the Impact of Continued Emissions Section) and providing incentives for
green building (see Chapter 5, Buildings Section).
Several studies have linked denser communities with reduced driving and,
in turn, reduced greenhouse gas (GHG) emissions. High-density urban
areas utilizing mixed-use development make human powered and public
transportation more practical,
while decreasing emissions and encouraging exercise. For
example, the book Sustainability and Cities: Overcoming Automobile
Dependence describes the strong correlation between urban density
and driving related consumption. Cities considered to have low-density
development (fewer than 50 persons per hectare) were found to have
fossil fuel consumption rates triple that of more densely developed
cities. A study by Natural Resources Defense Council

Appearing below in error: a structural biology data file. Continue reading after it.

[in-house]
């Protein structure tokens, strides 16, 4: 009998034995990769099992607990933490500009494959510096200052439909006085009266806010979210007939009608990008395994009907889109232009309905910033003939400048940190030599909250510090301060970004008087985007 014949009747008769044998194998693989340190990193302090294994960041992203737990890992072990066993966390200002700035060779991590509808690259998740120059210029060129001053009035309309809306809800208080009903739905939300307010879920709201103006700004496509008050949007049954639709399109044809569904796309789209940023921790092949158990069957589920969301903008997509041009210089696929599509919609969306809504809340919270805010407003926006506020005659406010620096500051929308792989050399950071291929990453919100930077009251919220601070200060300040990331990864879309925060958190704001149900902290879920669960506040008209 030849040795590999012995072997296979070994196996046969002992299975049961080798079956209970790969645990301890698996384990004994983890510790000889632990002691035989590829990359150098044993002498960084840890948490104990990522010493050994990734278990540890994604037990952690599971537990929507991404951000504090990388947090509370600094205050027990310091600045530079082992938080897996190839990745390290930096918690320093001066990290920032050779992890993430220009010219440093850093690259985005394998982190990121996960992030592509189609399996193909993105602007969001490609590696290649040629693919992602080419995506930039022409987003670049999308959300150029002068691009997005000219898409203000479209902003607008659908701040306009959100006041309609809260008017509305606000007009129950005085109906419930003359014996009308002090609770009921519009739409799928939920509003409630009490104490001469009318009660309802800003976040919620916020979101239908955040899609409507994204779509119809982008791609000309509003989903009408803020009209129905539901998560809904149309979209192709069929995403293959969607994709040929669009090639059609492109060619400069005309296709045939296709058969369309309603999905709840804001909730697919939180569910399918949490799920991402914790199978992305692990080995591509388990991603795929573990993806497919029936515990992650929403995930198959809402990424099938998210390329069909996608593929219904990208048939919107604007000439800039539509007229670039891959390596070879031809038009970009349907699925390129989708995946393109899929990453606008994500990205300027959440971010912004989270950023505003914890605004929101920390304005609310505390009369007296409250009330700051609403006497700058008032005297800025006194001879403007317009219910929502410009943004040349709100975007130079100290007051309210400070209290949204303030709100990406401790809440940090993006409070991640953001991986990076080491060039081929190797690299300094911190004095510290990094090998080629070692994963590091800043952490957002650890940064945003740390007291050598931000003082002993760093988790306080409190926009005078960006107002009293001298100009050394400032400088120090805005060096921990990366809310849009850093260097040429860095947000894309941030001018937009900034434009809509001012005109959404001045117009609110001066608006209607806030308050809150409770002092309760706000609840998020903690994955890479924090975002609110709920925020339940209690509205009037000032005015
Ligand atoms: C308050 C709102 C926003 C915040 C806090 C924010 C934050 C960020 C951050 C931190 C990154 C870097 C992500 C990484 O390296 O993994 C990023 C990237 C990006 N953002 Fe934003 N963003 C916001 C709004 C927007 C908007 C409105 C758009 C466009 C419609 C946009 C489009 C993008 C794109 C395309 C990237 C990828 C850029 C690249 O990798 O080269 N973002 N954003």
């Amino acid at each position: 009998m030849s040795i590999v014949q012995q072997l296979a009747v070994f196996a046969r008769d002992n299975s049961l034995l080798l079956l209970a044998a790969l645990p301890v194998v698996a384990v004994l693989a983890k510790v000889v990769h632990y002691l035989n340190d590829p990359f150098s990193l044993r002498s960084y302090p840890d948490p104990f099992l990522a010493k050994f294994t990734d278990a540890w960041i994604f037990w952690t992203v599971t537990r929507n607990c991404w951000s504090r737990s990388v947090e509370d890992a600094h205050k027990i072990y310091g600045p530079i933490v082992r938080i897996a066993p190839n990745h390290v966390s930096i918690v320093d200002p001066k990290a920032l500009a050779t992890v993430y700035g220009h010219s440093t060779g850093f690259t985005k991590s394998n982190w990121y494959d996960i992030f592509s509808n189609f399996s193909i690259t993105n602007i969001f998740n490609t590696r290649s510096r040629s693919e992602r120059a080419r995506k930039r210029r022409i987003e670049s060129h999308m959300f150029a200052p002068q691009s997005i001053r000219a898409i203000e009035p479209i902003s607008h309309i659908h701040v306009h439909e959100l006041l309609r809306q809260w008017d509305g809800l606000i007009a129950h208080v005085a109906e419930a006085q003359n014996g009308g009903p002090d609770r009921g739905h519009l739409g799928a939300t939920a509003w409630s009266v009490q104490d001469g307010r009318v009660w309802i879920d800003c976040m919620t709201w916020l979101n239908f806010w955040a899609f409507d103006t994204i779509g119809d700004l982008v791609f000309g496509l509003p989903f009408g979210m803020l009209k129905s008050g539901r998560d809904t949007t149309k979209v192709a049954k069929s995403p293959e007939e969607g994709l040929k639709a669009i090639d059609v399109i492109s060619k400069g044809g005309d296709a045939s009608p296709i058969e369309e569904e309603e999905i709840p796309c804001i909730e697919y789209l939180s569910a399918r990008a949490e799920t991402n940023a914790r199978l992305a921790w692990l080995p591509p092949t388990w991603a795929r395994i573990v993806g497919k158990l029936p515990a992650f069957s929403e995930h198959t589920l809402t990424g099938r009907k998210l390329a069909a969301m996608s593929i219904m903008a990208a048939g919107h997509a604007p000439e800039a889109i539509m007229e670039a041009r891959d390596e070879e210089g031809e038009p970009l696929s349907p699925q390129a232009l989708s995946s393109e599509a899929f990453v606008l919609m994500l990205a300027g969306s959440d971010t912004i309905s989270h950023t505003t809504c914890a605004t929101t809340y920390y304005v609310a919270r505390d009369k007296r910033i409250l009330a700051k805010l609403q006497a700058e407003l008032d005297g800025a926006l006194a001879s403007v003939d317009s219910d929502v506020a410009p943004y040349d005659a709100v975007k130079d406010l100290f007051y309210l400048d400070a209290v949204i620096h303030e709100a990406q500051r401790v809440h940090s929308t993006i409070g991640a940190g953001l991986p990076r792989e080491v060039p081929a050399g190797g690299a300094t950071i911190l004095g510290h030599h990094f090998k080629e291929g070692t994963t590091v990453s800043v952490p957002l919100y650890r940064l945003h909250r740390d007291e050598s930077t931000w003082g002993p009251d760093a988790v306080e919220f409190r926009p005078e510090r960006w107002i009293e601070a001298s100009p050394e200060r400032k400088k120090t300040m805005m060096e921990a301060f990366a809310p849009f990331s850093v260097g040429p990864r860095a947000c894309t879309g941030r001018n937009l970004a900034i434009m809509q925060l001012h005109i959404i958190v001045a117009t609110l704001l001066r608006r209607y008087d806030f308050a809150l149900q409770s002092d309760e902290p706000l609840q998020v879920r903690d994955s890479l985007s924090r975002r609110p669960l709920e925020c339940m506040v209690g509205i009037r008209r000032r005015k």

notes a similarly strong correlation between density and miles driven in
San Francisco, Los Angeles and Chicago. The following graph from the
study demonstrates how people living in denser areas in these three
cities are traveling fewer miles per year.
Driving vs. Residential Density
The following case studies illustrate policies that different
communities have taken to begin, enhance and reach their sustainable
“Each year, the
Green Guide recognizes cities across the country that are
providing the healthiest, most environmentally-conscious, energy
efficient and least-polluting
places in which to live.”
Green Guide is an internationally recognized source for news and